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Which Is Best For Business Owners: Solo 401(k) or SEP?

Feb 04, 2024 By Susan Kelly

Small business owners have a variety of retirement planning alternatives to select from. Traditional or Roth IRAs can be a terrific place to start when saving for retirement. Still, prosperous business owners sometimes want a plan that enables them to defer considerably bigger sums annually.

The Operation of Self-Employed Retirement Plans

Even though SEP IRAs have been available for a while, they continue to be the most straightforward retirement savings option for business owners. Owners may contribute to these profit-sharing schemes for themselves and other eligible employees. The maximum contribution is 25% of business revenue or 20% for sole proprietorships and single-member limited liability corporations.

What Are The SEP IRA and The Solo 401(k)?

According to a 2019 survey from SCORE, a non-profit advisor to small businesses, only 28% of companies with fewer than ten employees have a retirement plan. Plans like the solo 401(k) and SEP IRA can assist close this gap and aid small enterprises in providing for their employees.

Solo 401 (k)

Consider a solo 401(k) as a 401(k) that is exclusively for you or you and your spouse if you are the only two people working for your company. It can offer the advantages of a typical 401(k) plan, such as tax breaks, tax-deferred growth, and tax-free growth if you choose a solo Roth 401(k), as well as some extra benefits that let you hide even more money in your plan.

You can make employee deferral contributions to your self-employed 401(k) up to $20,500 (in 2022), just like you would in a traditional 401(k) (k). And you'll have the option of expanding the plan.


The SEP-IRA expands on the classic IRA concept to meet the needs of independent contractors, business owners, and other people who have employees. SEP, which stands for "simplified employee pension," enables employers to contribute to their employees' retirement plans, allowing them to use their workplace as a vehicle for retirement savings.

Important Distinctions Between The Solo 401(k) and SEP IRA

You can save roughly the same year in a solo 401(k) and a SEP IRA, but both plans differ significantly. It would help if you studied the fine print to determine which plan is appropriate for your circumstances.

Rates Of Contribution

The solo 401(k) might speed up your savings despite having comparable annual contribution caps. The SEP-IRA saves up to 25% of your income. In contrast, a solo 401(k) allows you to contribute up to 100% as an employee up to the yearly limit before switching to employer contributions at a rate of up to 25%.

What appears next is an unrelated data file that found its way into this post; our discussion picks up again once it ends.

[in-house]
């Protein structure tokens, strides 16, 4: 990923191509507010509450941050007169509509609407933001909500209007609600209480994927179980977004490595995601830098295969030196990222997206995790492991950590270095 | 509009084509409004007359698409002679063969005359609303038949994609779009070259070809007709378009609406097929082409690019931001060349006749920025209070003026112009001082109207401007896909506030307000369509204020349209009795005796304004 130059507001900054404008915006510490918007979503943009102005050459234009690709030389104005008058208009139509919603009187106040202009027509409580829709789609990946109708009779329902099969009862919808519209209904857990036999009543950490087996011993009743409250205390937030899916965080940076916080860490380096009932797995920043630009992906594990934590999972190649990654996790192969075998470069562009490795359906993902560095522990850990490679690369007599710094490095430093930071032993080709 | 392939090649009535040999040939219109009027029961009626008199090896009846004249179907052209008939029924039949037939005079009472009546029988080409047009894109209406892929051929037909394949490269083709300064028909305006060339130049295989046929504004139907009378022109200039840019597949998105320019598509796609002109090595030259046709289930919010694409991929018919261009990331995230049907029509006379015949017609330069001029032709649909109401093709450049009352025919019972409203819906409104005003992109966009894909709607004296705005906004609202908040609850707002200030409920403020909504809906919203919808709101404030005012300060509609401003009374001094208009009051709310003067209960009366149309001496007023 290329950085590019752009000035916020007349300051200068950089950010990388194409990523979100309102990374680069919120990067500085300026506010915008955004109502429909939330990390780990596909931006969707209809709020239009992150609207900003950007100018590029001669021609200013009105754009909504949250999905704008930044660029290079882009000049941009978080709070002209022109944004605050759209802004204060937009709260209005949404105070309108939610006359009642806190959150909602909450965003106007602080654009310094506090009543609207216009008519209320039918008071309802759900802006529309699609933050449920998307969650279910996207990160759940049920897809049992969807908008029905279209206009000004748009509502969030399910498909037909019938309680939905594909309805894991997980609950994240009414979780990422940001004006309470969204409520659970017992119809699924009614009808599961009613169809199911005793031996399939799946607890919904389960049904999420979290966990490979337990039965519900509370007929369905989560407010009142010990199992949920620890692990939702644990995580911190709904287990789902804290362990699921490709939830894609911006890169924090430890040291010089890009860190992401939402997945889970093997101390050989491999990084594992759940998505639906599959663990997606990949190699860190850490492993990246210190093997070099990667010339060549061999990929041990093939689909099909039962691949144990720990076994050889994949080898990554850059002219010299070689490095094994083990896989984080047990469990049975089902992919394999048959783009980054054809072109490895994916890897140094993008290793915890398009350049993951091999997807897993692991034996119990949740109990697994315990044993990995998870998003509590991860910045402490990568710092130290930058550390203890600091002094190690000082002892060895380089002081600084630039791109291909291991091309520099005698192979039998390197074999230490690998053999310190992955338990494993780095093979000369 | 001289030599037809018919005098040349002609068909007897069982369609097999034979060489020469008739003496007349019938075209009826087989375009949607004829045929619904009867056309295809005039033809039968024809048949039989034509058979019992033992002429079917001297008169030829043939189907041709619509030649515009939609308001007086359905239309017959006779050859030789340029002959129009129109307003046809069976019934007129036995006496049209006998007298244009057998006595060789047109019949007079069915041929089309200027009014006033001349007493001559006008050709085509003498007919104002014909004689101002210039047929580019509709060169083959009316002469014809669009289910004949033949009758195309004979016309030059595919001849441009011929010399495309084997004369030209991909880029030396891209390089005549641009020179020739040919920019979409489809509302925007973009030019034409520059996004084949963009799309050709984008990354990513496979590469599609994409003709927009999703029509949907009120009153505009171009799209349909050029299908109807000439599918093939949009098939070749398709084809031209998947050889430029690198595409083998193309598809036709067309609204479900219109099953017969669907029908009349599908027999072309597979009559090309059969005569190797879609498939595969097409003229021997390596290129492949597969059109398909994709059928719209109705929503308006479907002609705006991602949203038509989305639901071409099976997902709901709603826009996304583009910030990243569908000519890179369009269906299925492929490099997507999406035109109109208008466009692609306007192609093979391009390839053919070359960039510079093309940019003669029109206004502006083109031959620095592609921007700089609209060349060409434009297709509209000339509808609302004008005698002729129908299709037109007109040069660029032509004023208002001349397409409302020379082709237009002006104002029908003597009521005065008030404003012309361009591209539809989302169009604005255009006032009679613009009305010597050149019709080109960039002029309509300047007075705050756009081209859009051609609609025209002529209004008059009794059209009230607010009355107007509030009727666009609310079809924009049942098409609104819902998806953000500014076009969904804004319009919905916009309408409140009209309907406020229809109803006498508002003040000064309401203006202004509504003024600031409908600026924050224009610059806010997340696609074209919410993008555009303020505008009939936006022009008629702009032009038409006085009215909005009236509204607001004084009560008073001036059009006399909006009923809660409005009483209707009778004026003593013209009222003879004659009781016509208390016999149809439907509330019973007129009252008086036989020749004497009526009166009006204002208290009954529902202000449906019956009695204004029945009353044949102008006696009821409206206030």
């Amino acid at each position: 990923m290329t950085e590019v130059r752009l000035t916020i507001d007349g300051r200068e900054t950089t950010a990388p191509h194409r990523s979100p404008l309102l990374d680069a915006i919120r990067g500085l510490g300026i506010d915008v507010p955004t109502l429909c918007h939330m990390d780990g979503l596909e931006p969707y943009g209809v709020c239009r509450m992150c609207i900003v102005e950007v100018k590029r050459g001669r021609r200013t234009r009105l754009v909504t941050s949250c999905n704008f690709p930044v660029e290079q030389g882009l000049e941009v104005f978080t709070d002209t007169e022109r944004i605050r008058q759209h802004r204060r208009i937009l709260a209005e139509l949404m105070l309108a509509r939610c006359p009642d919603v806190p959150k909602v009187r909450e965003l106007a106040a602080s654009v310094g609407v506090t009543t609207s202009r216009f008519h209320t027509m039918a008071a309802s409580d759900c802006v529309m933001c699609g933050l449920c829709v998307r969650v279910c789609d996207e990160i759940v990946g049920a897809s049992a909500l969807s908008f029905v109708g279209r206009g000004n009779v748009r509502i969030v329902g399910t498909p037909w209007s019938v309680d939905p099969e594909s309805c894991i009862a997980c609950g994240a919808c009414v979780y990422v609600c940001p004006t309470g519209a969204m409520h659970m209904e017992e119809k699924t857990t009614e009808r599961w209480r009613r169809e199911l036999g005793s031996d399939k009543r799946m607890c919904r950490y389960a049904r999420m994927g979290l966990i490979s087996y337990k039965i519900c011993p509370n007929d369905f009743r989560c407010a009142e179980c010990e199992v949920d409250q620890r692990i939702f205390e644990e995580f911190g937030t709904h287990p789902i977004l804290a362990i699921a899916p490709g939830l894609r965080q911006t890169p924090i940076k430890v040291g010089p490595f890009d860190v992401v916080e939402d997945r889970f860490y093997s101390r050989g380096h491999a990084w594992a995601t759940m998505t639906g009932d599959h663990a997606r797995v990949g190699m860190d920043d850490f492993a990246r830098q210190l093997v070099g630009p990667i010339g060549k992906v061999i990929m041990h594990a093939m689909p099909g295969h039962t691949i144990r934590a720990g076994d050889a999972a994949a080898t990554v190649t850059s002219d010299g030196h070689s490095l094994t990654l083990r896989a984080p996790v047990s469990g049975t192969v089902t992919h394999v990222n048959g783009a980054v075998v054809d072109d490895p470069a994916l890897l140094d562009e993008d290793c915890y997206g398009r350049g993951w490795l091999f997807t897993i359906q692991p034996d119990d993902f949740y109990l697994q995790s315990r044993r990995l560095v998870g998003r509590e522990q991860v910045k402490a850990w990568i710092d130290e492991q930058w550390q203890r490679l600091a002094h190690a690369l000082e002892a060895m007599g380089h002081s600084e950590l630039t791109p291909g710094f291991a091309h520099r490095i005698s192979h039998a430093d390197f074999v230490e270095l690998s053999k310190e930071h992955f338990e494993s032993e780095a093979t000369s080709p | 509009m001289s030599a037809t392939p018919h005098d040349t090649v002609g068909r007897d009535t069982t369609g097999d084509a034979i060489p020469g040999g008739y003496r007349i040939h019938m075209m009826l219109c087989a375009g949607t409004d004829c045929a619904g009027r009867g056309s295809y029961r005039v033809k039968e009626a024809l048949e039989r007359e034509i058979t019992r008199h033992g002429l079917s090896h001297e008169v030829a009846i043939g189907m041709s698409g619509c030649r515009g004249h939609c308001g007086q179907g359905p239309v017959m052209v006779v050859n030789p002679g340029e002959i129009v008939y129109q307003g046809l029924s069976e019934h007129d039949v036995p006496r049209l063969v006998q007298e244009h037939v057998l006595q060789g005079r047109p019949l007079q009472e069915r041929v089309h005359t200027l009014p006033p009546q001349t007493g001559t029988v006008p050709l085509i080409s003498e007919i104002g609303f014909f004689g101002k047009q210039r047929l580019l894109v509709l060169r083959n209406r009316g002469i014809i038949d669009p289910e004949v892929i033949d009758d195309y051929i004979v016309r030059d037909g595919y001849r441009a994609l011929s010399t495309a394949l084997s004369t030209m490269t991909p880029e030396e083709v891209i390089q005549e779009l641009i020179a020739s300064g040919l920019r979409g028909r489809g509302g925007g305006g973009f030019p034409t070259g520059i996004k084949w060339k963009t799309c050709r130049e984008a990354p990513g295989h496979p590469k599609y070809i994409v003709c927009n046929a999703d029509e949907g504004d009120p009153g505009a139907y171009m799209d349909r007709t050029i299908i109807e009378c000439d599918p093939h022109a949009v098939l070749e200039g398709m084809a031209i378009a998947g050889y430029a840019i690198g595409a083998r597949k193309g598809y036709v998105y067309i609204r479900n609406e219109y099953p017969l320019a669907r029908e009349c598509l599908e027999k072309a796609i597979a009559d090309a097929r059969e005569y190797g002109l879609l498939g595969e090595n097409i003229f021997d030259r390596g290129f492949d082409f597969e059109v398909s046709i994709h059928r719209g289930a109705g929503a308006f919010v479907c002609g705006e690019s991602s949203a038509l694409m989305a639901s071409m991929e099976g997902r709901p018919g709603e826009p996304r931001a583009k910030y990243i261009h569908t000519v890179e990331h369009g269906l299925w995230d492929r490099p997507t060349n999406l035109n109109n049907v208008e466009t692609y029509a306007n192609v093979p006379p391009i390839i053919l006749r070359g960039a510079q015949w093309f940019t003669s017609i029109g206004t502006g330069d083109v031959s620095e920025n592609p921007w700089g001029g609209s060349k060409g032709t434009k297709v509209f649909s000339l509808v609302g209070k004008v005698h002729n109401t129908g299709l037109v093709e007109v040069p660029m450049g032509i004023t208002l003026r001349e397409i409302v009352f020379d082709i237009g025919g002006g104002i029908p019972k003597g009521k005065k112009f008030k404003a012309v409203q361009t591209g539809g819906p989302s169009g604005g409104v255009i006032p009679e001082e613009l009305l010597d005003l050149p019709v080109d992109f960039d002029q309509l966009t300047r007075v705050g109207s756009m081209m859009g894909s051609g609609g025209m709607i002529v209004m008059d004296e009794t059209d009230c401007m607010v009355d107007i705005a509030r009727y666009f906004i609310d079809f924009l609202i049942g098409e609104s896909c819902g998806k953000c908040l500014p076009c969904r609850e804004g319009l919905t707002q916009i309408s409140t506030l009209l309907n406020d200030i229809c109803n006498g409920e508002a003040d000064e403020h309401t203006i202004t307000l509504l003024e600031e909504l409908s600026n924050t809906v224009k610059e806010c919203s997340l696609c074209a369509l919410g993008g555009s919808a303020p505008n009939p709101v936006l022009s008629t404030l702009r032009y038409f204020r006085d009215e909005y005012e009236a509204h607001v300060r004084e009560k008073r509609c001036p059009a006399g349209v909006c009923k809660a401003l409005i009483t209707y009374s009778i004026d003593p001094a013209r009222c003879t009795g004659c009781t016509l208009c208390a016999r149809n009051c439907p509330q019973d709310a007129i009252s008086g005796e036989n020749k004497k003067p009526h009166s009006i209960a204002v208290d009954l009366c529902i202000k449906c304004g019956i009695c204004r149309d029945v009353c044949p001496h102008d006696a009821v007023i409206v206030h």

Viability Of Hiring Extra Personnel

The solo 401(k) does not apply to a business with employees, except a spouse employed by the business. In that situation, you might choose the SEP IRA, which enables you to set up a plan for numerous employees. When creating a plan for your employees, you should weigh the pros and cons of the SEP IRA and SIMPLE IRA to determine which is more advantageous.

Roth Alternative

The solo 401(k) is your only choice (apart from a Roth IRA) if you're seeking the alluring tax-free growth of a Roth plan (k). In addition to pre-tax payments, the solo 401(k) lets you make after-tax contributions. The SEP IRA, in contrast, limits you to the regulations of a regular IRA even though the annual maximum contribution is significantly more than that particular plan.

How To Use A Self-Employed Retirement Plan

It would help if you generated revenue from your own business, whether a full-fledged firm or freelancer, to take advantage of a self-employment retirement plan and its different perks.

However, self-employment retirement plans provide many of the same advantages as traditional retirement plans in many other ways. For instance, the solo 401(k) functions quite similarly to the employer-sponsored 401(k) that millions of Americans already have.

The yearly employee contribution maximum for the solo 401(k), which contains both standard and Roth options, is equal to that of a business 401(k) (k). Additionally, it provides catch-up contributions.


The solo 401(k) and SEP IRA have comparable yearly contribution limits, but the 401(k) may be a superior choice for single freelancers.

The solo 401(k) only works for firms with one owner, but it allows you to save money in the account considerably more quickly (or with a spouse). Additionally, unlike the SEP IRA, the solo 401(k) offers a tempting Roth alternative.

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